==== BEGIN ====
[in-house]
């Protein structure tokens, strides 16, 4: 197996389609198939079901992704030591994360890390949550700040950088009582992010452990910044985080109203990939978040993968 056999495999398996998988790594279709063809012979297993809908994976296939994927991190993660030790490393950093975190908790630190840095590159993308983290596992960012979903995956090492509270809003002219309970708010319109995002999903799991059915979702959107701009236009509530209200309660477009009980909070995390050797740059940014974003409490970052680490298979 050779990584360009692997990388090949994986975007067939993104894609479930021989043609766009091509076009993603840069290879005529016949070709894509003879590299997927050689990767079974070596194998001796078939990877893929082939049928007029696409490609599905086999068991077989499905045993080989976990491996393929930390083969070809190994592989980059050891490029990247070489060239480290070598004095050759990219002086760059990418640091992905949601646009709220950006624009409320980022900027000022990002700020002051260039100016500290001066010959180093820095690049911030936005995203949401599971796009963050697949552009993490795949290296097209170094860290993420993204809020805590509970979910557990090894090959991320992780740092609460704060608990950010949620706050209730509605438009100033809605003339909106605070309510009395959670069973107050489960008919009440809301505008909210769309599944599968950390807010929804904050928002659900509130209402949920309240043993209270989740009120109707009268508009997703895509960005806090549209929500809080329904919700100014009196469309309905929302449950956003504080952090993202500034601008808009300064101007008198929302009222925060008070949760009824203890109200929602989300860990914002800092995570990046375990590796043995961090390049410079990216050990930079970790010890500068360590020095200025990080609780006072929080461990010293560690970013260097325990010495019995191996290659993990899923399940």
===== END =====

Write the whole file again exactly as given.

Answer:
[in-house]
């Protein structure tokens, strides 16, 4: 197996389609198939079901992704030591994360890390949550700040950088009582992010452990910044985080109203990939978040993968 056999495999398996998988790594279709063809012979297993809908994976296939994927991190993660030790490393950093975190908790630190840095590159993308983290596992960012979903995956090492509270809003002219309970708010319109995002999903799991059915979702959107701009236009509530209200309660477009009980909070995390050797740059940014974003409490970052680490298979 050779990584360009692997990388090949994986975007067939993104894609479930021989043609766009091509076009993603840069290879005529016949070709894509003879590299997927050689990767079974070596194998001796078939990877893929082939049928007029696409490609599905086999068991077989499905045993080989976990491996393929930390083969070809190994592989980059050891490029990247070489060239480290070598004095050759990219002086760059990418640091992905949601646009709220950006624009409320980022900027000022990002700020002051260039100016500290001066010959180093820095690049911030936005995203949401599971796009963050697949552009993490795949290296097209170094860290993420993204809020805590509970979910557990090894090959991320992780740092609460704060608990950010949620706050209730509605438009100033809605003339909106605070309510009395959670069973107050489960008919009440809301505008909210769309599944599968950390807010929804904050928002659900509130209402949920309240043993209270989740009120109707009268508009997703895509960005806090549209929500809080329904919700100014009196469309309905929302449950956003504080952090993202500034601008808009300064101007008198929302009222925060008070949760009824203890109200929602989300860990914002800092995570990046375990590796043995961090390049410079990216050990930079970790010890500068360590020095200025990080609780006072929080461990010293560690970013260097325990010495019995191996290659993990899923399940």